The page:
There are a handful of authors whose books I buy and devour the minute they come out, and high on this list is Christine Sneed, whose witty and wise first book, “Portraits of a Few of the People I’ve Made Cry,” captured my attention about a decade ago. Since then, she’s published a second story collection and two novels, all of which display her remarkable ability to delve into the lives of her flawed characters—showing them at their best and their worst with equal pathos. Sneed’s books possess an easy elegance and a profound awareness of what it means to be human in the contemporary world.
It is this contemporary world—and more specifically, the world of corporate office culture—that has captured Sneed’s attention in her latest novel, “Please Be Advised,” out in October. The book narrates, via interoffice memos, a year in the life of Quest Industries, a mid-sized corporation based in Chicago, helmed by an egomaniac CEO and run by an ensemble cast of delightfully oddball employees.
“Please Be Advised” is an irreverent and hilarious parody of corporate America in the twenty-first century, arriving as many of us settle back into our cubicles and reacquaint ourselves with unclaimed tubs of hummus moldering in the breakroom refrigerator, endless piles of obsolete paperwork crowding the corners, and at least one office busybody desperate to drag his colleagues to happy hour. Sneed’s deft mix of cultural critique and formal inventiveness make “Please Be Advised” compulsively readable, comically absurd and yet—true to her previous books—deeply human.
Also out in October is “Love in the Time of Time’s Up,” an anthology of short stories edited by Sneed, which features sixteen female authors “addressing the subjects of Me Too and Time’s Up,” bringing the insight of fiction to bear on the profound culture shock that these movements facilitated. The anthology captures fear and heartbreak and complex power dynamics, without ever losing sight of hope and possibility.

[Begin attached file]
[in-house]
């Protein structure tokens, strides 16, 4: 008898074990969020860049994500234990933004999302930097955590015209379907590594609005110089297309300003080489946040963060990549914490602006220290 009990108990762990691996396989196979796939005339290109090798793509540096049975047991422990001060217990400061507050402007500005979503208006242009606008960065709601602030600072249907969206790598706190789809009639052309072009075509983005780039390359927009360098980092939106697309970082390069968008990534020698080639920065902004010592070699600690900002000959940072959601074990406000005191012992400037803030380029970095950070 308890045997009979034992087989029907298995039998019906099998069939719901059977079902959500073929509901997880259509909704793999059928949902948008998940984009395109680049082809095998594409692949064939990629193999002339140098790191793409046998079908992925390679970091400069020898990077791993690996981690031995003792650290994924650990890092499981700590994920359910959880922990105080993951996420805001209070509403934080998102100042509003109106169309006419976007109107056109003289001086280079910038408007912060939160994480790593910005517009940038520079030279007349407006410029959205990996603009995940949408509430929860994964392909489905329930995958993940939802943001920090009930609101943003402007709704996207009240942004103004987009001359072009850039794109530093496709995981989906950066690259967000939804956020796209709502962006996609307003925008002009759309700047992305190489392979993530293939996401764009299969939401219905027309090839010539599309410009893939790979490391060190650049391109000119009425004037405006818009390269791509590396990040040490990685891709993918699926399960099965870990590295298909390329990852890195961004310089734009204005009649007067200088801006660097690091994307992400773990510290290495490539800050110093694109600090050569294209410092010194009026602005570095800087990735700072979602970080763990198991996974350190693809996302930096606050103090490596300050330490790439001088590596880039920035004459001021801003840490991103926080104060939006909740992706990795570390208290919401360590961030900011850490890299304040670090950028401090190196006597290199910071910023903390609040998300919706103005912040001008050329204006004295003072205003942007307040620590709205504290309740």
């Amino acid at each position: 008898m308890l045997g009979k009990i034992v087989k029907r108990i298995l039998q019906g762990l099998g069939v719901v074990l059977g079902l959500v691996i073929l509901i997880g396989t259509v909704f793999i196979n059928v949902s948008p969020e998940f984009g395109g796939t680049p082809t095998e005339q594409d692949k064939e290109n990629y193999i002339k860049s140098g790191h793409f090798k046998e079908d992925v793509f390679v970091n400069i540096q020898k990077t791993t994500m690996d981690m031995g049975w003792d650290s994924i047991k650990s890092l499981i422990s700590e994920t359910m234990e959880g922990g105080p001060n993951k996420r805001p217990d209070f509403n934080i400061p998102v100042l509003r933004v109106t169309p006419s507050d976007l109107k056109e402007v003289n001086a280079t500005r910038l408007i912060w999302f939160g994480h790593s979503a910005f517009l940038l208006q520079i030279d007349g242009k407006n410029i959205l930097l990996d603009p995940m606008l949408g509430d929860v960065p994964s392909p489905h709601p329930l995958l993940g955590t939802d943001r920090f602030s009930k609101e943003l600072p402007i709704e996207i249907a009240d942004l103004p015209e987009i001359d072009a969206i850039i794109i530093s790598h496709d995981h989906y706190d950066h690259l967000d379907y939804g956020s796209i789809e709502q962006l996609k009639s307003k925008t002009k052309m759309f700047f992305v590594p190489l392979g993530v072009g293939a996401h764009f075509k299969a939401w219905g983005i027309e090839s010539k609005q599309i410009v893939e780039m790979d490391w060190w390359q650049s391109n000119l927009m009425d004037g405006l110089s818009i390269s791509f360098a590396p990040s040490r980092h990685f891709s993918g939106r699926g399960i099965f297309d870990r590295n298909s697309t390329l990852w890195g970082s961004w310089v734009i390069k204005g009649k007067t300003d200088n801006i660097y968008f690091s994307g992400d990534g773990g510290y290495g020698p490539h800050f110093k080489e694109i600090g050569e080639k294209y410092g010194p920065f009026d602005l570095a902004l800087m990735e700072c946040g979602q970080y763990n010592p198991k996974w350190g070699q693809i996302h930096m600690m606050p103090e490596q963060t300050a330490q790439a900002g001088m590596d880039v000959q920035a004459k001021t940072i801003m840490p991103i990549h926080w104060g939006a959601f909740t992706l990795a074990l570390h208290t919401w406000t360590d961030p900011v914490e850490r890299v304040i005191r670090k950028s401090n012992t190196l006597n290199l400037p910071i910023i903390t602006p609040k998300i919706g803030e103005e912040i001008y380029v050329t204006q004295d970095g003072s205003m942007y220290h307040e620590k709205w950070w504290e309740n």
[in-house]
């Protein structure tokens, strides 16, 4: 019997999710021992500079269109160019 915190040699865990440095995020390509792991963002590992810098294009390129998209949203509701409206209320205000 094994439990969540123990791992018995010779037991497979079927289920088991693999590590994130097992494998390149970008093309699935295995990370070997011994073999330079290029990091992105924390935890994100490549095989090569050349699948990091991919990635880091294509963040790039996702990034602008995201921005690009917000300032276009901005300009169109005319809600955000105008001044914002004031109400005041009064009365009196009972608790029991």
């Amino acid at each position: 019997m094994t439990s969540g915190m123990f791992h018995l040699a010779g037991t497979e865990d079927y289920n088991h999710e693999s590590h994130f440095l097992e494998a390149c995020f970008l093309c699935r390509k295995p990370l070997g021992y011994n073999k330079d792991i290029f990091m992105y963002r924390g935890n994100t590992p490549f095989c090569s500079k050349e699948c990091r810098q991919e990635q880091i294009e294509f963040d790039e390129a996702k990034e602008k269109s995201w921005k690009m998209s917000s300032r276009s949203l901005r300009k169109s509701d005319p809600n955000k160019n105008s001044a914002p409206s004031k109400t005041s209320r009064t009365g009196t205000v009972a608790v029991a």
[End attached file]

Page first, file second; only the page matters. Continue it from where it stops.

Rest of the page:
One of the first things I noticed about “Please Be Advised” is that it’s a departure from your previous novels and story collections, which tend toward what I call “character-focused domestic realism.” Your stories are often subtly funny, but the new novel is a laugh-out-loud satire. What drew you to writing about the absurdities of the corporate world?
I was working on a different comedic novel before I started writing “Please Be Advised,” and when I finished the former after an intense period of daily writing, I realized I wanted to keep working in the comic mode. Tackling another chronologically straightforward fictional narrative in novel form seemed daunting, however, and so I started writing office memos, thinking they would be standalone shorts. I kept writing them and having a huge amount of fun, and after about a month, I thought, “Maybe these goofy memos could become a novel?”
Having worked in offices in the past—corporate, nonprofit and scholastic—the corporate office seemed to me the ideal environment for exploring the foibles of human character and the frustrations of being cooped up for eight or more hours a day, five days a week, in a place that disorientingly has become the economic (and sometimes social and personal) focus of your life—with or without you explicitly willing it to be so.
As it turned out, “Please Be Advised” is entirely composed of interoffice email memos. What attracted you to this form? What were some of the challenges (or joys!) of writing this many memos?
I was a poetry MFA student and have always been attracted to compression in writing—how much can be said with as few words as possible? How many images and how much specificity can I cram into these few lines? Short stories have probably always been my favorite fictional mode, and flash fiction is also close to my heart (although I still prefer longer short stories—Alice Munro and Edward P. Jones are two of my favorite writers—both of whom write long short stories).